Although, as Chris Blattman commented at the end of his post that: “It’s worth saying, however, what aid work ought not to share with missionaries: the saving mission. Development ain’t religion, and there are no souls and bodies to be saved. Unfortunately, that actually needs to be said. I think Alanna would agree.

I have to agree – that trying to force change where it is undesired, goes along much the same lines as religion pushing itself on people who may already have their own beliefs – perhaps we are being just as sacrilegious when we try to change their methods of giving birth, of clothing themselves, of earning a living, of anything…

Just a thought. (or a series of provocative thoughts)
Sarah Topps





Land Grabbing

6 06 2009

Yesterday I received an email from the Canadian Association for the Study of International Development (CASID) about a new website being launched by GRAIN a small international non-profit organisation that works to support small farmers and social movements in their struggles for community-controlled and biodiversity-based food systems.

The new website, http://farmlandgrab.org,  was launched last week to serve as an open forum to discuss the growing problem of out-sourced food production.

African Charter Article# 21: All peoples shall freely dispose of their wealth and natural resources for their exclusive interest, eliminating all forms of foreign economic exploitation.

The new website has news, reports, videos, and audio interviews to help people track and understand what is going on. Anyone can register and upload material. The site serves as an active forum for debate and proposals on how to turn things around, with free and open space to write your own piece, comment on someone else’s, or create new sections.

20 million hectares of good cropland worldwide has already been signed off to foreign investors.


One article that I read on the site mentions an article written by the Economist in their previous edition (May 30th 2009 ed.) but unfortunately I couldn’t find the story they referenced. Here is the article – on Food Security or Economic Slavery? – written on June 1st.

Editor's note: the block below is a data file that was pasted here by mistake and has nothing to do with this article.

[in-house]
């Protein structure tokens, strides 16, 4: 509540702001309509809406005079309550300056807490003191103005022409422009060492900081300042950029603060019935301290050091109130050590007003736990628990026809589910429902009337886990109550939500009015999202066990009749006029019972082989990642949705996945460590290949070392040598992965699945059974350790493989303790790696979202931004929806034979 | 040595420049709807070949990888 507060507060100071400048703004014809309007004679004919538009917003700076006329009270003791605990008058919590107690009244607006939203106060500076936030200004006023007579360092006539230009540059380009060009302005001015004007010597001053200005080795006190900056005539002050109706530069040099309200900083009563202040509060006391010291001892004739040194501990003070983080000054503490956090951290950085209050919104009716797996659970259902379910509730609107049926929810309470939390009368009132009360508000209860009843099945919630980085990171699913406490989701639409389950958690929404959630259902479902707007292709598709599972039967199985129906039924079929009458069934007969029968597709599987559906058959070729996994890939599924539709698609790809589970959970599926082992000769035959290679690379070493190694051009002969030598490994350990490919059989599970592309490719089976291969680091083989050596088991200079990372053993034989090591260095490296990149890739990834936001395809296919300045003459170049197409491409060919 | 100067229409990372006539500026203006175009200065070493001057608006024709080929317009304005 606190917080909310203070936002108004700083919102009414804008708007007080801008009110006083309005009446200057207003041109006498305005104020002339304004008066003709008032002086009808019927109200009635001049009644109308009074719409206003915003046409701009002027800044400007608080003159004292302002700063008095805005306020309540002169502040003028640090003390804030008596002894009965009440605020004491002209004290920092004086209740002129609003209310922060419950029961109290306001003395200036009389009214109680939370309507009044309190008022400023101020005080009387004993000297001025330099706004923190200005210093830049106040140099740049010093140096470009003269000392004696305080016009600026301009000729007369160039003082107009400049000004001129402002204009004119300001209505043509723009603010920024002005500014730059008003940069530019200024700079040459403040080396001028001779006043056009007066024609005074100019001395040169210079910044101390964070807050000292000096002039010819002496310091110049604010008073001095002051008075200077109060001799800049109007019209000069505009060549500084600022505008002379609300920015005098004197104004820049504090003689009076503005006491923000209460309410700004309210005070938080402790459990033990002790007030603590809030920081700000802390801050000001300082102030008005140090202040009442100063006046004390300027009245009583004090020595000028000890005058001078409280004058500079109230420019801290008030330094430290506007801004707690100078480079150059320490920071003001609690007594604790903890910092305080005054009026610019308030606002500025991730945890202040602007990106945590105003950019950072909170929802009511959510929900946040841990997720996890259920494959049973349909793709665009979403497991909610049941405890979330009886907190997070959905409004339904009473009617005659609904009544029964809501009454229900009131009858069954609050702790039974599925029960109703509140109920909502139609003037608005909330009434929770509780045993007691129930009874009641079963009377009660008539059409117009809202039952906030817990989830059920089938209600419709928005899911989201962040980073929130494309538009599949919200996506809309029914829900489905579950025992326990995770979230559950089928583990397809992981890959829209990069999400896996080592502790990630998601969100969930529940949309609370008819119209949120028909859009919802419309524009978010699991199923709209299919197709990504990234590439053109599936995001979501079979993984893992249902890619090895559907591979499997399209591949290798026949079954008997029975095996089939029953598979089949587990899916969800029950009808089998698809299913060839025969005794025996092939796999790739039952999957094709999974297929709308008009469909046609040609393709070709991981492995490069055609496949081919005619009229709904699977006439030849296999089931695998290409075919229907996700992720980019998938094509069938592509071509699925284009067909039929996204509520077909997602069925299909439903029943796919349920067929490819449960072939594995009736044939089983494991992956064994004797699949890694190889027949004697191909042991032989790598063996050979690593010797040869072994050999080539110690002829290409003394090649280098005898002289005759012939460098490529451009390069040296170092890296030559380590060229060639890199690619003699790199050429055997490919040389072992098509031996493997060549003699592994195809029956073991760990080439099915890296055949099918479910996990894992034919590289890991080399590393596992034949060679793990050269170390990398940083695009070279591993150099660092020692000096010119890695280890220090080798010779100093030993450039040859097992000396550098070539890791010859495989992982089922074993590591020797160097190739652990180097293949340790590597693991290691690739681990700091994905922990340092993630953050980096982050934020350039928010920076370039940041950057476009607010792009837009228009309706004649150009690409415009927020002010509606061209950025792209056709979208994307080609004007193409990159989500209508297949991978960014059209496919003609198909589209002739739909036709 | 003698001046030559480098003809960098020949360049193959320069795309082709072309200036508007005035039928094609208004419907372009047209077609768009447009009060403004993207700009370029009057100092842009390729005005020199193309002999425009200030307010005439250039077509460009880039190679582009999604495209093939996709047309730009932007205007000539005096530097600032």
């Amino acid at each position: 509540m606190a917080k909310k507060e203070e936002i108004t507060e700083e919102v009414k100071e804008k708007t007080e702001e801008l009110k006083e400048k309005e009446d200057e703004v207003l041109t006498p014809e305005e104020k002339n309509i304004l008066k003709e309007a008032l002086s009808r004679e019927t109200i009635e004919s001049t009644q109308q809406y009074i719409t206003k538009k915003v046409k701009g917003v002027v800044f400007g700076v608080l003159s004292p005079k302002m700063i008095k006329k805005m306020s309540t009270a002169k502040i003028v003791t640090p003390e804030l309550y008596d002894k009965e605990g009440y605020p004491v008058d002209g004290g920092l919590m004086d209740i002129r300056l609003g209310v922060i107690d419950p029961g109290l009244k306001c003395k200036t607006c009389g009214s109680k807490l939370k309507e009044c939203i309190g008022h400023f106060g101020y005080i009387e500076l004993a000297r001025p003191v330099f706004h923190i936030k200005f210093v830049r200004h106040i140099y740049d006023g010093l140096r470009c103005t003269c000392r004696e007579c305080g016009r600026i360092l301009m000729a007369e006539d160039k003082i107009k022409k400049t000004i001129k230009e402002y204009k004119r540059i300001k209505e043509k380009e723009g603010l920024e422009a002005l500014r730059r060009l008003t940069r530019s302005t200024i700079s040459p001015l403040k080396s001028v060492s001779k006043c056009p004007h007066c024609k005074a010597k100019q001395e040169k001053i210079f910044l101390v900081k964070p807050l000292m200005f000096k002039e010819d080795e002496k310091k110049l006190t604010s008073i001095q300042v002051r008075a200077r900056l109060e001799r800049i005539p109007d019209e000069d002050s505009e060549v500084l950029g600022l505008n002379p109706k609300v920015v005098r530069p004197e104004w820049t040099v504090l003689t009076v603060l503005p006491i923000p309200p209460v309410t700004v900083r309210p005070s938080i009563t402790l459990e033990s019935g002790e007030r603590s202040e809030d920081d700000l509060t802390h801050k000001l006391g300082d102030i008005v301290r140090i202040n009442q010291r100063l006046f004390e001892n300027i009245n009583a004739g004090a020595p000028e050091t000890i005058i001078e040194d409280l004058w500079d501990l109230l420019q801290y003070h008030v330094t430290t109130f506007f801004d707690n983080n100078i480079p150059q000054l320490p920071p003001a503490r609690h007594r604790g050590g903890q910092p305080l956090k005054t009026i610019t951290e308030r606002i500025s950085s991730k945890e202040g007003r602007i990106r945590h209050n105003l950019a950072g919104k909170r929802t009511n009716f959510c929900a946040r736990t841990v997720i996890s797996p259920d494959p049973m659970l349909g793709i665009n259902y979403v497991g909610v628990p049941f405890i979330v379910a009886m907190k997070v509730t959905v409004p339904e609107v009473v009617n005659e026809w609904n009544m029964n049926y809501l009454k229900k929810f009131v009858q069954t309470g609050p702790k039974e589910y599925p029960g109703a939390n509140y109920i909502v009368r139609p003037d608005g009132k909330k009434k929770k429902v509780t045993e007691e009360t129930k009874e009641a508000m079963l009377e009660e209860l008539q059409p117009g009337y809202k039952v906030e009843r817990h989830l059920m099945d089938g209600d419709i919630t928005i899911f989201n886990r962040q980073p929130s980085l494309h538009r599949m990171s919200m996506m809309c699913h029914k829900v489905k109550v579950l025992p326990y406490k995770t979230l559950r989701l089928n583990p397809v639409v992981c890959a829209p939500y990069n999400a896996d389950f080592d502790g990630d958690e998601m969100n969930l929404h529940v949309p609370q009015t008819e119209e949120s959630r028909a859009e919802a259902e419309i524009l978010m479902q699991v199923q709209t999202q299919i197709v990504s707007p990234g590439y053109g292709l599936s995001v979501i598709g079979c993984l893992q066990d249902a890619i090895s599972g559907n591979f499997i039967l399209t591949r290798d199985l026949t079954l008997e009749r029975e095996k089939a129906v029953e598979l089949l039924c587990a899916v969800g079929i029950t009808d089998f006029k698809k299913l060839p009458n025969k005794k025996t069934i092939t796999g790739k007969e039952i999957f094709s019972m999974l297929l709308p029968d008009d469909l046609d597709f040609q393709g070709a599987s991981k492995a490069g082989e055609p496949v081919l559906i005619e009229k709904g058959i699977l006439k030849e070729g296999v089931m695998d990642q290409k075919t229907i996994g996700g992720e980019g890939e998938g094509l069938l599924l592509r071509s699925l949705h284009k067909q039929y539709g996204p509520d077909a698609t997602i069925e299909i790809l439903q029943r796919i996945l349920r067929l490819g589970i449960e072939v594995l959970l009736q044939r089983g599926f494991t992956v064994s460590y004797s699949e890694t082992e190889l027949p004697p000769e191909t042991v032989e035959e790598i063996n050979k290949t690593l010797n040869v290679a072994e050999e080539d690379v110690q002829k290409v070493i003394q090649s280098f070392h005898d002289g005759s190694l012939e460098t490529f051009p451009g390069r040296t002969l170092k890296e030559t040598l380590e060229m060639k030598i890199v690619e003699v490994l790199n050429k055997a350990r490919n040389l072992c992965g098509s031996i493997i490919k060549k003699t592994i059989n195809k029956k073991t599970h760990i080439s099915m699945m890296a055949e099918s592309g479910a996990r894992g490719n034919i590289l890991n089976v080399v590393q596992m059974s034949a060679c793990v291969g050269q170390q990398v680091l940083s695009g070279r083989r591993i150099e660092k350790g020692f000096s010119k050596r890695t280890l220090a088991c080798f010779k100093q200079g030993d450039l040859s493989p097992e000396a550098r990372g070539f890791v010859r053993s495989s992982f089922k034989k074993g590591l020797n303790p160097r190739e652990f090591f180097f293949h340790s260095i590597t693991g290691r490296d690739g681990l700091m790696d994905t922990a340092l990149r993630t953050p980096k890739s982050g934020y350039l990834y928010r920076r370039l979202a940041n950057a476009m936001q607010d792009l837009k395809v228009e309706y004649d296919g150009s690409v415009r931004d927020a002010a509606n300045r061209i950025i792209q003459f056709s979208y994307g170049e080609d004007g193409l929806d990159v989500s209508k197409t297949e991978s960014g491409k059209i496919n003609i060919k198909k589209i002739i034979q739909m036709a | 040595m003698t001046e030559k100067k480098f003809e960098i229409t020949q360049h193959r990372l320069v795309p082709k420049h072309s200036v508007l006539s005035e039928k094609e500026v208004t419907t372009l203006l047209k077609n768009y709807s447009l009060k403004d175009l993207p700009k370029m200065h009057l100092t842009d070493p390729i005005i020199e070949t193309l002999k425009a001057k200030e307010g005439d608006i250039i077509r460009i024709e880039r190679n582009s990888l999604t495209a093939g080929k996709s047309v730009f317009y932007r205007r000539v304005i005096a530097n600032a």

More on this topic to come soon, as I find it quite interesting, but would like to spend more timing forming my opinion.

******************************************************************************************************

(The following is an excerpt from the email I received on the CASID listserve)

“This new site is an improved version of the site initiated by GRAIN last year which provides an open, up-to-date, and easy to search library of over 800 articles, interviews, and reports on farm land grabs around the world – published since the outbreak of the food crisis in 2008.

The global trend to buy up or lease farmlands abroad as a strategy to secure basic food supplies, or simply to get rich, is not slowing down – it is getting worse. The scale is becoming more apparent now, with researchers counting some 20 million hectares of good cropland already signed off to foreign investors, or soon to be, worldwide. More countries and corporations are getting involved, from Sri Lanka to Congo or Hyundai to Varun. Farmers’ organisations, human rights groups and other social movements are agitating against this obscene approach to feeding their countries, while at least one government, the Ravalomanana regime in Madagascar, has been brought down because of its involvement in such a deal.

Next month, through a move by the Japanese government, which has a direct stake in locking down its own outsourced food supply, the Group of Eight most powerful countries are going to release a set of criteria to make these deals look “win-win”. The words will be smooth, but people won’t be fooled.

Like its predecessor, this new website contains mainly news reports, videos and audio interviews to help people track and understand what is going on. However, its role as a public clearinghouse on otherwise secret deals will be stronger: